Now, being called a liar by my brethren doesn't run my blood pressure up anything to speak of. Being called one doesn't make me one; only lying can do that. But when brother Tant told me of the meeting he had with these brethren at Abilene, and asked me to submit pictures to back up what I had said, I determined, in the absence of photographic proof, to submit to him and to the Gospel Guardian readers what proof I did have. I honestly believed the things I wrote concerning Central Church; otherwise I would not have written them. There are many fine Christian people there, and my only desire was to help them, and others, to awaken to the danger that is involved when the church enters into the field of amusement and entertainment.

But in the absence of a picture, I wrote to brother Frazer Estes in LaFayette, Louisiana, and asked him to please put in writing what he had told me in conversation that I might publish it and thus vindicate myself on this charge of lying. When you have seen what he says, you may judge for yourselves whether I was justified in writing what I did about Central Church. Here is what brother Estes wrote:

"The facts relative to the buildings owned by the Central Church in Houston are as follows herein: In company with a member of the Central Church, I attended services at Central one Sunday morning. After services I was introduced to a man whom I was told was an elder of that congregation, who took me and my companion on a tour of the church plant. During this tour we entered a very large room which had as furnishings tables of various sizes and a goodly number of chairs. Near the center of the room was a large table to which was affixed a mesh net of the type I have always associated with the game known as table tennis. The elder told me that this room was the recreation room for which they had been criticized. He explained that he felt that the room served a good purpose in the fight against juvenile delinquency. He told me that the young people of the church used the room as a reading room, and as a gathering place for young people. He said that at times they played games in that room, and sometimes even played dominoes there. I saw no dominoes; neither did I see anyone playing table tennis. I merely saw a large table with a net clamped to it, and I was merely told that the young people played games in this room and sometime played dominos here. We three were the only ones in the room. According to my recollection these are the things I mentioned to you in our conversation."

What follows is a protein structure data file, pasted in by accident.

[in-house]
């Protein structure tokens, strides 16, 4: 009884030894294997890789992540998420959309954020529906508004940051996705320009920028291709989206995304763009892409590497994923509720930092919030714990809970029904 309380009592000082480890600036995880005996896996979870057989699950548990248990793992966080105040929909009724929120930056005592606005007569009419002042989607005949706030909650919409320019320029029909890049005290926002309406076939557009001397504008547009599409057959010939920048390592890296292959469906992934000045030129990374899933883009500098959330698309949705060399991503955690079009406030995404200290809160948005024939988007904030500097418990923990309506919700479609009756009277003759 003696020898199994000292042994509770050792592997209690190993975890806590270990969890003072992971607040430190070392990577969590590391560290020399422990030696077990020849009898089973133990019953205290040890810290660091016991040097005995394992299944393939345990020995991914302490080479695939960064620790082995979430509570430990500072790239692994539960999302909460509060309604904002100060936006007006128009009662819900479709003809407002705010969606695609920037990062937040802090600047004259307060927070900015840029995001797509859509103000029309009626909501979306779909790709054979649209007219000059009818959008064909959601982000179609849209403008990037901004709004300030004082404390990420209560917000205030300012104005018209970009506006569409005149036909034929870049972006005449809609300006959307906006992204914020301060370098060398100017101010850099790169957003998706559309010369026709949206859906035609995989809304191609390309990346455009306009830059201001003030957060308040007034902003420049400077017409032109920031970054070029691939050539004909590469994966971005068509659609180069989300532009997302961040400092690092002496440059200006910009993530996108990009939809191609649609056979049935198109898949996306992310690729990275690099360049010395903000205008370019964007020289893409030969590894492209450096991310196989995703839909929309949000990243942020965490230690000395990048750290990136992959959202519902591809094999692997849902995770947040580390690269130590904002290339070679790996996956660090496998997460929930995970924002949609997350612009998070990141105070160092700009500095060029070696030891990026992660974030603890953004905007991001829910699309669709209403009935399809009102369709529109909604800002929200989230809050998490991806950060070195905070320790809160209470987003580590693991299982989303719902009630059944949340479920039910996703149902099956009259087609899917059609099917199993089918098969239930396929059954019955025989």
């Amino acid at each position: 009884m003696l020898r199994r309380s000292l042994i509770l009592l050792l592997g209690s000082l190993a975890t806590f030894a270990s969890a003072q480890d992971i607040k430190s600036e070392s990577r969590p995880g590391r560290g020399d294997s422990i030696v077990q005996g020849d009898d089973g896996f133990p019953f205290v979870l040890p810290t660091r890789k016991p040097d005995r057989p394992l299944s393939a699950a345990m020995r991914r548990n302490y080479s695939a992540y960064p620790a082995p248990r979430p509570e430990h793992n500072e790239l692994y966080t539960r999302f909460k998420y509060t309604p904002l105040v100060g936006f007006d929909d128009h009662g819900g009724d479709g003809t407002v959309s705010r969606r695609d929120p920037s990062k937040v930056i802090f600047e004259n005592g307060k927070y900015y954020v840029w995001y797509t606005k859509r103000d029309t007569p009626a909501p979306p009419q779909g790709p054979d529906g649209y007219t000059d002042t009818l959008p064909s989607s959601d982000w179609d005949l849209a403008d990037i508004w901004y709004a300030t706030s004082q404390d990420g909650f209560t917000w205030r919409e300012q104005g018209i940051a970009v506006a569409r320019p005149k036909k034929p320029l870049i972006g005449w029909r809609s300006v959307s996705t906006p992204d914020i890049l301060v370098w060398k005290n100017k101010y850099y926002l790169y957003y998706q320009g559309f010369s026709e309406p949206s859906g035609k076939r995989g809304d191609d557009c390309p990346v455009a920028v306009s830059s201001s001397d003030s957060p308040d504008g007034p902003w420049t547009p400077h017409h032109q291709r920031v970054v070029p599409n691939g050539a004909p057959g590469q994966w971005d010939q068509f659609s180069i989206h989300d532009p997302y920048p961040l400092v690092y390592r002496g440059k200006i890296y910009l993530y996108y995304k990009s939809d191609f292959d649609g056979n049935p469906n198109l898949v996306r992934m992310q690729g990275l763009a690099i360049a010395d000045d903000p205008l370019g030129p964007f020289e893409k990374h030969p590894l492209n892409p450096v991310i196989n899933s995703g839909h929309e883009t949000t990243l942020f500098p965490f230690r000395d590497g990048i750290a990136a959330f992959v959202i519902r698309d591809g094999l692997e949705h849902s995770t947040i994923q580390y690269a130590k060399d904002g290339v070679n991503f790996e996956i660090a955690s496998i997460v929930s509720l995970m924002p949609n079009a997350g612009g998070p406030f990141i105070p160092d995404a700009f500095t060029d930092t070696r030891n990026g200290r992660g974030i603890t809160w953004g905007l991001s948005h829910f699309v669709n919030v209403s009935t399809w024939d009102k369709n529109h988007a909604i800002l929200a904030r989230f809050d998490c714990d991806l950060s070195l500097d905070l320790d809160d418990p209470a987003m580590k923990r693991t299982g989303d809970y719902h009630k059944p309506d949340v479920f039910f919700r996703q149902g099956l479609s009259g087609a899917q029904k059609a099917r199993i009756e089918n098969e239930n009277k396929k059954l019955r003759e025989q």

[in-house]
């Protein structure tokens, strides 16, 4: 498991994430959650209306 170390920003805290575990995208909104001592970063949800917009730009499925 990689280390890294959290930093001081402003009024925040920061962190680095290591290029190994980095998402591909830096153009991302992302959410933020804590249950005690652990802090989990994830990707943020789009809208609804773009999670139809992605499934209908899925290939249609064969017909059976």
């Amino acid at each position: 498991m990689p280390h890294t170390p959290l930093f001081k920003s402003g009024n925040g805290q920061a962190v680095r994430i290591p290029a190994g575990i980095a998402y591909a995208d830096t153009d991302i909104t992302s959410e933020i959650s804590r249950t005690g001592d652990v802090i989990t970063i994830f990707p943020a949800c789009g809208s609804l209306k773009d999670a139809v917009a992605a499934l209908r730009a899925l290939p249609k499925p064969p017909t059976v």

The denial that the Houston brethren have repeatedly made of this matter is revealing. It is evident that they either think such is wrong, or they think a sufficient number of other people regard it as wrong to place them in an unfavorable light. The New Testament teaches that it is the duty of the church to preach the word and to care for the needy. Entertaining the young people, in or out of the church, does not come within the scope of either of these. If so, let us have the proof. Name calling is not proof. It is merely the evidence of a weak and unworthy cause. It seems to me it would be far better for the Houston brethren to acknowledge frankly the presence of this ping-pong table and seek to offer a reasonable defense of such things than it is to try to evade the issue and charge those who mention it with lying. Such a course would certainly be more honorable. We can respect a man who has convictions and stands up and fights for what he thinks is right. If the Houston brethren think an entertainment hall in the church building is right, the thing for them to do is to defend, not deny its existence.